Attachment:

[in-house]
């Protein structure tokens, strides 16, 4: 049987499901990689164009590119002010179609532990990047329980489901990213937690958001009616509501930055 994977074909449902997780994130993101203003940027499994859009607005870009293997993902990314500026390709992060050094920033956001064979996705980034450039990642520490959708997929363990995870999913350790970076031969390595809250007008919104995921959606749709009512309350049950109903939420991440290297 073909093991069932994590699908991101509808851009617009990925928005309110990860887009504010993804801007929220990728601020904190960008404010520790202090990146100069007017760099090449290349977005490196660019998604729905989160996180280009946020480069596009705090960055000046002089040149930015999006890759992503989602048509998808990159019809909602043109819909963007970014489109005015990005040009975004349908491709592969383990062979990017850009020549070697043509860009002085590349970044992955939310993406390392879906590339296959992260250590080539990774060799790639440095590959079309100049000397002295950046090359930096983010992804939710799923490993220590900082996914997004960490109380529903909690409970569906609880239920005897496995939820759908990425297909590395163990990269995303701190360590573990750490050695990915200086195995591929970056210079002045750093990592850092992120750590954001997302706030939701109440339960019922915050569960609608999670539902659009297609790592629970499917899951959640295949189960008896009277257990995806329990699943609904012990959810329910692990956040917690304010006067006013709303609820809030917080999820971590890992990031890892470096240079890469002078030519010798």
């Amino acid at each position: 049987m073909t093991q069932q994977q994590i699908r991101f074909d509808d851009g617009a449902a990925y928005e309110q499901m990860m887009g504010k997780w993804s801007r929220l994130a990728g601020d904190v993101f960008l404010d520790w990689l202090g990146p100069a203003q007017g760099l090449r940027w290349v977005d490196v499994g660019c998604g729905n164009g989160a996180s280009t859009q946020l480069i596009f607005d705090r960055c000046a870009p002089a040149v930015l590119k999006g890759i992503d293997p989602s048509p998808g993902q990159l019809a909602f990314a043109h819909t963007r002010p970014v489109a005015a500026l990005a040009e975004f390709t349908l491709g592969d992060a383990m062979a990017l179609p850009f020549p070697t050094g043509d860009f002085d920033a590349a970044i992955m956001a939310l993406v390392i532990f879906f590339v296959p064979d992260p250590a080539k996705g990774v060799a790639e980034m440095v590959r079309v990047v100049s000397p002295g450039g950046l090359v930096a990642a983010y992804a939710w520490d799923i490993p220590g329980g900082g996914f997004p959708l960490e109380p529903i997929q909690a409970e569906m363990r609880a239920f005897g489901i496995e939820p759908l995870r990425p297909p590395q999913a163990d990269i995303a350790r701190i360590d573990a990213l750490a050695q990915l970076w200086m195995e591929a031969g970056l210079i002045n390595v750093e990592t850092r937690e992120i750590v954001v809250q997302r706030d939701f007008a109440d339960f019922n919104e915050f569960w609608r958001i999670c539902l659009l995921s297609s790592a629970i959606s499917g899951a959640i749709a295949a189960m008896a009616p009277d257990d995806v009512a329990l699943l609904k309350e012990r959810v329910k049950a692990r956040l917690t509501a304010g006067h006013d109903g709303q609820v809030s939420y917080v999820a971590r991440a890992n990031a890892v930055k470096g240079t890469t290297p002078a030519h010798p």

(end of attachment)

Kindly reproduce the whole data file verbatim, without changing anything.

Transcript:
[in-house]
């Protein structure tokens, strides 16, 4: 049987499901990689164009590119002010179609532990990047329980489901990213937690958001009616509501930055 994977074909449902997780994130993101203003940027499994859009607005870009293997993902990314500026390709992060050094920033956001064979996705980034450039990642520490959708997929363990995870999913350790970076031969390595809250007008919104995921959606749709009512309350049950109903939420991440290297 073909093991069932994590699908991101509808851009617009990925928005309110990860887009504010993804801007929220990728601020904190960008404010520790202090990146100069007017760099090449290349977005490196660019998604729905989160996180280009946020480069596009705090960055000046002089040149930015999006890759992503989602048509998808990159019809909602043109819909963007970014489109005015990005040009975004349908491709592969383990062979990017850009020549070697043509860009002085590349970044992955939310993406390392879906590339296959992260250590080539990774060799790639440095590959079309100049000397002295950046090359930096983010992804939710799923490993220590900082996914997004960490109380529903909690409970569906609880239920005897496995939820759908990425297909590395163990990269995303701190360590573990750490050695990915200086195995591929970056210079002045750093990592850092992120750590954001997302706030939701109440339960019922915050569960609608999670539902659009297609790592629970499917899951959640295949189960008896009277257990995806329990699943609904012990959810329910692990956040917690304010006067006013709303609820809030917080999820971590890992990031890892470096240079890469002078030519010798």
């Amino acid at each position: 049987m073909t093991q069932q994977q994590i699908r991101f074909d509808d851009g617009a449902a990925y928005e309110q499901m990860m887009g504010k997780w993804s801007r929220l994130a990728g601020d904190v993101f960008l404010d520790w990689l202090g990146p100069a203003q007017g760099l090449r940027w290349v977005d490196v499994g660019c998604g729905n164009g989160a996180s280009t859009q946020l480069i596009f607005d705090r960055c000046a870009p002089a040149v930015l590119k999006g890759i992503d293997p989602s048509p998808g993902q990159l019809a909602f990314a043109h819909t963007r002010p970014v489109a005015a500026l990005a040009e975004f390709t349908l491709g592969d992060a383990m062979a990017l179609p850009f020549p070697t050094g043509d860009f002085d920033a590349a970044i992955m956001a939310l993406v390392i532990f879906f590339v296959p064979d992260p250590a080539k996705g990774v060799a790639e980034m440095v590959r079309v990047v100049s000397p002295g450039g950046l090359v930096a990642a983010y992804a939710w520490d799923i490993p220590g329980g900082g996914f997004p959708l960490e109380p529903i997929q909690a409970e569906m363990r609880a239920f005897g489901i496995e939820p759908l995870r990425p297909p590395q999913a163990d990269i995303a350790r701190i360590d573990a990213l750490a050695q990915l970076w200086m195995e591929a031969g970056l210079i002045n390595v750093e990592t850092r937690e992120i750590v954001v809250q997302r706030d939701f007008a109440d339960f019922n919104e915050f569960w609608r958001i999670c539902l659009l995921s297609s790592a629970i959606s499917g899951a959640i749709a295949a189960m008896a009616p009277d257990d995806v009512a329990l699943l609904k309350e012990r959810v329910k049950a692990r956040l917690t509501a304010g006067h006013d109903g709303q609820v809030s939420y917080v999820a971590r991440a890992n990031a890892v930055k470096g240079t890469t290297p002078a030519h010798p």